The infrastructure of a system will require careful regulation. The handling and transport of waste in Scotland are subject to a number of regulatory requirements. Sites under any of the return location models, i.e. those places that will accept the return of containers and store them for pick up, under the new integrated authorisation framework return locations would most likely be regulated via General Binding Rules. This means they do not need a specific environmental license provided they comply with some common rules and standards. This will depend on the timeframe for implementing a deposit return scheme. Similarly, the organisation responsible for moving returned containers from the return point to a bulking or counting centre would need to be registered as waste carriers, and the bulking and counting sites may need to be registered as waste management sites. Where waste management regulations apply, it is likely that SEPA will be responsible for enforcement.
Finally, the system administrator itself will be subject to some form of regulation. This would be particularly important if the administrator was expected to meet statutory recycling targets. In most European systems with a central administrator, the role of regulation is undertaken by the government department responsible for the environment. The key option for regulating the administrator, therefore, is that it should be undertaken by a department of the Scottish Government directly or SEPA.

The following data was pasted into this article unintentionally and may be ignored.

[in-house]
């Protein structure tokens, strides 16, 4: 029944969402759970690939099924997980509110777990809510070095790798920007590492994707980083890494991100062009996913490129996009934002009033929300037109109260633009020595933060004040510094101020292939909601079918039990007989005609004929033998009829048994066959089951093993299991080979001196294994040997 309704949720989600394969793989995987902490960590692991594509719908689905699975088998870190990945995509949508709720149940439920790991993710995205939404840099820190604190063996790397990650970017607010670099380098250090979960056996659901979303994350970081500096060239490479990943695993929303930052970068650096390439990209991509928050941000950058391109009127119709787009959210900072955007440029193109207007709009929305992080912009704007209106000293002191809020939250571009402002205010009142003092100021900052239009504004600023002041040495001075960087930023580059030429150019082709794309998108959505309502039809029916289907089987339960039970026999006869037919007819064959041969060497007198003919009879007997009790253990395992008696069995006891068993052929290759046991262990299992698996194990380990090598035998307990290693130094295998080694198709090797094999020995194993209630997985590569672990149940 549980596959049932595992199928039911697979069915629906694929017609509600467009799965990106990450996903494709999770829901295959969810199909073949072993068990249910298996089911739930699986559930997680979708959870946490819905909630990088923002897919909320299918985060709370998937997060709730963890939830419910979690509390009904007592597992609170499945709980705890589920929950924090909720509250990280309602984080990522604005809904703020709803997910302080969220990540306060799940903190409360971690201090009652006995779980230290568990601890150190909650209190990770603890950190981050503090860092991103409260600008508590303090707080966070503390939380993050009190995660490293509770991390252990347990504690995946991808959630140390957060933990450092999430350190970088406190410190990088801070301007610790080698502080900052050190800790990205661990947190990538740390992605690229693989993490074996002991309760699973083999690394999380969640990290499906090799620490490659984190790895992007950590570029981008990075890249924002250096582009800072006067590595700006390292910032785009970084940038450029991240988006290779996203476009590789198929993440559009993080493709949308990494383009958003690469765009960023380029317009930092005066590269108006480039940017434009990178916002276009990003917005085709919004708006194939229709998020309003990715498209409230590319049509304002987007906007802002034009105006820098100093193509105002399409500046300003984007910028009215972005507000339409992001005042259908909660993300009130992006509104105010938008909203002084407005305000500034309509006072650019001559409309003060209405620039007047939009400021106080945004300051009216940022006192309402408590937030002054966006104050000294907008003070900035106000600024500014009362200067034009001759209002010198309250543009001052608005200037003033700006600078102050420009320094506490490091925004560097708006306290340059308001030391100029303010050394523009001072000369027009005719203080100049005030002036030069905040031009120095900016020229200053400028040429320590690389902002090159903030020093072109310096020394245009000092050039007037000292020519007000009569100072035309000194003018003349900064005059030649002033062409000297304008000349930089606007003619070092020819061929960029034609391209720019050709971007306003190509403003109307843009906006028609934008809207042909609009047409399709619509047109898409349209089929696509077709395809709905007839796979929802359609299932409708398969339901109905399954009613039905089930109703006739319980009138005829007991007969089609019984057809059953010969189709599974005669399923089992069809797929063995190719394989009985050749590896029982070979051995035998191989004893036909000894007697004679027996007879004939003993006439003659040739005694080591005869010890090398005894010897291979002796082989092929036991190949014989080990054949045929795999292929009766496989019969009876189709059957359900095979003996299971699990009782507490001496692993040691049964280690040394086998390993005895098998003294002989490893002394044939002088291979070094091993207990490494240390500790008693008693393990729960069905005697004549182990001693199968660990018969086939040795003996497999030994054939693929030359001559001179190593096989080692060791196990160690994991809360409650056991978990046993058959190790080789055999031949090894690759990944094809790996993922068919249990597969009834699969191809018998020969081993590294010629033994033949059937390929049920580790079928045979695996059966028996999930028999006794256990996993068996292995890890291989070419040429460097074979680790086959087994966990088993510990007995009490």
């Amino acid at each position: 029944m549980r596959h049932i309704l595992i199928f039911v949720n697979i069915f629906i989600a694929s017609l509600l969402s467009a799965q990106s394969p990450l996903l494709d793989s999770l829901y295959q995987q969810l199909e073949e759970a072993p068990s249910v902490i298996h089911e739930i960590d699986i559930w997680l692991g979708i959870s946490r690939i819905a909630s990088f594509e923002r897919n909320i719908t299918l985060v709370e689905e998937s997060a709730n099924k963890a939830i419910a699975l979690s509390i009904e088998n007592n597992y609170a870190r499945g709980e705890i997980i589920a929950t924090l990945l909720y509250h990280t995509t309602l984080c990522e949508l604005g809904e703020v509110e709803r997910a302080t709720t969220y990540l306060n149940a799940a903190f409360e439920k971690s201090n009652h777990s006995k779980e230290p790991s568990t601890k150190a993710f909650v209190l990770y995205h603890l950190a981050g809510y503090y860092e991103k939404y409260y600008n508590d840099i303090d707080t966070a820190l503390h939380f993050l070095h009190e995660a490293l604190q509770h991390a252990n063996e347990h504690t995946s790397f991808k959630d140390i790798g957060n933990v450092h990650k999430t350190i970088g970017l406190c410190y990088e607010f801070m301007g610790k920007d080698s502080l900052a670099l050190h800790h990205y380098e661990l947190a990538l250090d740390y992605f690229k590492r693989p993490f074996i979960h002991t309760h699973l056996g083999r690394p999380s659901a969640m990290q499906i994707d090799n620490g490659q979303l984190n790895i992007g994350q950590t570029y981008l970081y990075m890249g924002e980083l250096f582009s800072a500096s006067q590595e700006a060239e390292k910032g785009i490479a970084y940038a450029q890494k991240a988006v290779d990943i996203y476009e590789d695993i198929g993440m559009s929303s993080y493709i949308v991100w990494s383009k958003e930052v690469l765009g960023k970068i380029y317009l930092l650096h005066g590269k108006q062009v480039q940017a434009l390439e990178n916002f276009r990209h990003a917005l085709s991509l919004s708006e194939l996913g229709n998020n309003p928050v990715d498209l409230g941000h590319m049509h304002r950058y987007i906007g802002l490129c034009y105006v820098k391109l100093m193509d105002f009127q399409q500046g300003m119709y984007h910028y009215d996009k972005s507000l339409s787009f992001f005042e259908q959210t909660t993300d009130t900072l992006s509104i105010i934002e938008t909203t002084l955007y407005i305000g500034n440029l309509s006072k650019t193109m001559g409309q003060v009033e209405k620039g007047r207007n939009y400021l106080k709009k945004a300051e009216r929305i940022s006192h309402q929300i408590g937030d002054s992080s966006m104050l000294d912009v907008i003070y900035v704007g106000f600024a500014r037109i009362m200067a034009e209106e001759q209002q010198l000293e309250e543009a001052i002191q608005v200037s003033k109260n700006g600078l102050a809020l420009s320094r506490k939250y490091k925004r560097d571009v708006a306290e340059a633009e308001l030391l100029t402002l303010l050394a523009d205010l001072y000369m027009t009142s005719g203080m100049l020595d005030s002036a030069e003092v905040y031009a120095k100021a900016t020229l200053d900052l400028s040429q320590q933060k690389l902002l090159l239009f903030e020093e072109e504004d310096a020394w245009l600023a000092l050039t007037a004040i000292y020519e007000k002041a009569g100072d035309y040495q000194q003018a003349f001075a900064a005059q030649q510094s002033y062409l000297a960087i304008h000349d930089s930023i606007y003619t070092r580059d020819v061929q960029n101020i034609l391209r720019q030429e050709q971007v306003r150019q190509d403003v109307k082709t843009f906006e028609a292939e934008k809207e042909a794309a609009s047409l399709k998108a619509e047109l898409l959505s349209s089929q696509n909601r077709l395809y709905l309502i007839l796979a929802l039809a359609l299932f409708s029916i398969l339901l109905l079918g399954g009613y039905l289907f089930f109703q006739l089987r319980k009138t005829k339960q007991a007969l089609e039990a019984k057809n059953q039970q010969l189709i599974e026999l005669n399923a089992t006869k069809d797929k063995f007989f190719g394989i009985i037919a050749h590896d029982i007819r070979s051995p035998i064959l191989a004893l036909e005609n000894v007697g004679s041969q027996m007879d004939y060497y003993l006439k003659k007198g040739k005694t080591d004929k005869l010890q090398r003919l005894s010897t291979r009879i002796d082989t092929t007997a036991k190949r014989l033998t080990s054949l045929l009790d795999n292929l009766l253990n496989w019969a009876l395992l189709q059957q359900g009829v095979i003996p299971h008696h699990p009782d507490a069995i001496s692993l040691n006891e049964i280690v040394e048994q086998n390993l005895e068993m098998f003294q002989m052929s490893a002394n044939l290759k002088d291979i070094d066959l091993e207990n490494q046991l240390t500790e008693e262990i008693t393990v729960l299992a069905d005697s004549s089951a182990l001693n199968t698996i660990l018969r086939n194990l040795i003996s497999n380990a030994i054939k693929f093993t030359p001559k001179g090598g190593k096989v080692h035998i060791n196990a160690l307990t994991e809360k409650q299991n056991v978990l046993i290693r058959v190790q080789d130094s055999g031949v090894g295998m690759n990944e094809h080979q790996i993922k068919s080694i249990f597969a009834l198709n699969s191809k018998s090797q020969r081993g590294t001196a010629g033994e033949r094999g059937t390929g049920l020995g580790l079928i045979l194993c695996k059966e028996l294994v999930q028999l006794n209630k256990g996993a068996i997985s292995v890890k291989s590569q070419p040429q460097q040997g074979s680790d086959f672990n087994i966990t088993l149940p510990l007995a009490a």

Questions on Regulation
Q35. Which option for regulating producers do you think is most appropriate? Please explain your reasons.
Regulation by an existing body, most likely Trading Standards or SEPA
The establishment of a new body to oversee regulation
Regulation by the scheme administrator
Q36. Which option for regulating return sites, including retailers, is most appropriate? Please explain your reasons.
Regulation by an existing body, most likely Trading Standards or SEPA
The establishment of a new body to oversee regulation
Regulation by the scheme administrator
Q37. What level of regulatory power do you think is appropriate for the system administrator?
Q38. In particular, do you think the administrator should have a role in approving products that go on sale to make sure they are compatible with the scheme?
Q39. Do you agree that the Scottish Government should be responsible for regulating the system administrator?
Q39a. If yes, should this be done via SEPA?
Q39b. If no, what other organisation should undertake this role?